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Cyrine Gannoun, the future of Tunisian theater

At only 37 years old, Cyrine Gannoun wears many labels. Actress, producer, theater director, but also the founder of a festival. Last night, as part of the Arabofolies festival at the Arab World Institute, she staged "The Raft", stories of sinking souls who seek their salvation in Europe.

It is hard to talk about the career of Cyrine Gannoun, without mentioning her father, the famous Tunisian playwright and comedian Ezzedine Gannoun. With training in theater from La Sorbonne in the 80s, he returned to his country where he founded the troop of organic theater. Despite the authoritarian regime of Ben Ali, he managed to create and stage several plays. Later, in 2001, he launched the Arab-African Center for Theater Research and Training, the first pan-African theater training organization.

Yet, it is against the will of her father who wanted to protect her from the artistic lifestyle, that Cyrine Gannoun decided to follow his steps. Following him, she studied in France but she quickly surpassed her master with training in movement anatomy, as well as a degree in management of cultural industries. Talents that she is using today as the director of the El Hamra Theater and the Arab-African Theater training center. A way also, to pay tribute to the thirty years that her father has spent to develop the Tunisian theater, in helping the future generation through production and training.

Last March, you have launched a new theater festival in honor of your father Ezzedine Gannoun. What is his mission?

I called this festival “the life cycle of the El Hamra theater” because it is a place that offers both a training space for actors, the means to produce their creations and also a platform for international distribution of their work. His originality is that it offers an Arab-African competition. Its goal is to run productions internationally and to showcase the talents of the region. Last year’s winners have already been programmed at festivals.

“The raft” is a play that your father imagined, just before his death. Was it difficult to stage it without him?

A little before his death, my father shared with me his desire to make a play about illegal immigration. He took a sheet of paper and started to sketch a raft to show what he wanted to do. A drawing that is on the poster of the show today. When he died on March 2015, the Director of the International Carthage Festival invited me to stage this show for the opening ceremony of the next edition of the festival. To bring this raft to port, I was accompanied by Majdi Boumatar, a Lebanese actor who lives in Canada and was very appreciated by my father. Illegal immigration is a slippery subject that everyone is talking about and we didn’t want to fall into the stereotypes. Beyond the escape of economic issues or political oppression, there are a thousand reasons that drive people to risk their lives in order to flee their country. That is this variety of causes that we wanted to show.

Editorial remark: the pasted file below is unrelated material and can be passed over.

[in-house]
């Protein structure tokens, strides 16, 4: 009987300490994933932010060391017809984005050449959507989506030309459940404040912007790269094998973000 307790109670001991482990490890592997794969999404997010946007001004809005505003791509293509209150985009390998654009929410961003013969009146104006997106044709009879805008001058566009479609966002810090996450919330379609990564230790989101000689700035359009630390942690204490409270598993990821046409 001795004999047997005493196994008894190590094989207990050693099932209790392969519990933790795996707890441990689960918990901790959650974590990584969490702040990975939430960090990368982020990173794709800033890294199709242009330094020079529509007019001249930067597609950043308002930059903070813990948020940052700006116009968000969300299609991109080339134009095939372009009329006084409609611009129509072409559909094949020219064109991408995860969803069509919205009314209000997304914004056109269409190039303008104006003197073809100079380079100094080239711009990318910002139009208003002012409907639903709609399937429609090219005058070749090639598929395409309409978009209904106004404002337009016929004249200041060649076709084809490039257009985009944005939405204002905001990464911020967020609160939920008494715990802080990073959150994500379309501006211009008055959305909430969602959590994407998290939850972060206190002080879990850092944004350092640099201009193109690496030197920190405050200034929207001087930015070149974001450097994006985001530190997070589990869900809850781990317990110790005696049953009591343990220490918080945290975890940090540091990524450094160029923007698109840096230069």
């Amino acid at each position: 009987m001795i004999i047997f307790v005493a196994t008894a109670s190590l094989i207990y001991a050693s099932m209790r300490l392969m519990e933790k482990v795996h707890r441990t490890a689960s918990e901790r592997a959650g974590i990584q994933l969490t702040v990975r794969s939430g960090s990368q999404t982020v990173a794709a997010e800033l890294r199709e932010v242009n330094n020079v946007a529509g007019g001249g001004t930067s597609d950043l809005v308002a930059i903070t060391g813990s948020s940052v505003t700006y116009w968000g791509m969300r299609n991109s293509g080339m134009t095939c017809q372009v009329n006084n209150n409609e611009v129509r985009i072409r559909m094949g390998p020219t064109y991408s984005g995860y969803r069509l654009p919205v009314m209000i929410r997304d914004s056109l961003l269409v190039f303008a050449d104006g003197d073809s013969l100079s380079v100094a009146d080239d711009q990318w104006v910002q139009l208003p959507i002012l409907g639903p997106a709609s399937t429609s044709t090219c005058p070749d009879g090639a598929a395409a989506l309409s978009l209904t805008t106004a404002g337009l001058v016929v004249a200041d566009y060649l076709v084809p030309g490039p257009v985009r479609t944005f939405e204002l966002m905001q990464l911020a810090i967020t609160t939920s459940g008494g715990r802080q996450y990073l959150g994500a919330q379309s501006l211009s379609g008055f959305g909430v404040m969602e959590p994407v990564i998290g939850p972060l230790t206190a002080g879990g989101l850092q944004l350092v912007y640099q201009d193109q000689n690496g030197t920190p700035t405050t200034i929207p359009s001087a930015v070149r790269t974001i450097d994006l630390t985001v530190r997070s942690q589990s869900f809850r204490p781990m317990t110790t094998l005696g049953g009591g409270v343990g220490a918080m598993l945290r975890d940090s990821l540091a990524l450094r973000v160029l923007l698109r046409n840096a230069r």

How did you manage to collect all of those stories?

Our theater in Tunis is located in a shopping street where there are many street vendors. No need to go further than down the street to find stories of people who want to or have left Tunisia. We spent time with a young supermarket security guard who had already tried to flee three times. He agreed to talk to us during his lunch break. I came with my camera and my comedians and we sat down, listening to him telling us his story while he was eating quietly his sandwich. The team was so moved and he was telling this tragic story as if it was a fairytale. My actors and I used it a lot in the writing of our characters.

What do you think of Tunisian theater today?

It is a very pioneer theater in the region. We are in a country where there is a real effervescence with a lot of companies,  which shows a real interest in theater. At the same time, there isn’t a solid system as it can be in France with programmers, producers, and turners. We are lacking structures and this is what we have to develop in the future in order to create a new generation of professionals who can flourish in the real industry.

Is it difficult to sell “Arab” theater without falling into clichés and Western representations of art in the Arab world?

When we are scheduled in an international festival, it is unfortunately not to talk about the new technology and its impact on the brains of children, or the sinking of the institution of marriage over the world, which are topics that are also important to me. People expect from us something that confirms our difference. But I refuse to talk about the cliches of political oppression or sexual minorities in the Arab world. My show seeks instead to break the clichés about migrants and if I talk about homosexuality I would deal with as I would do with any other story. I am not interested in working with people who are only interested in my location.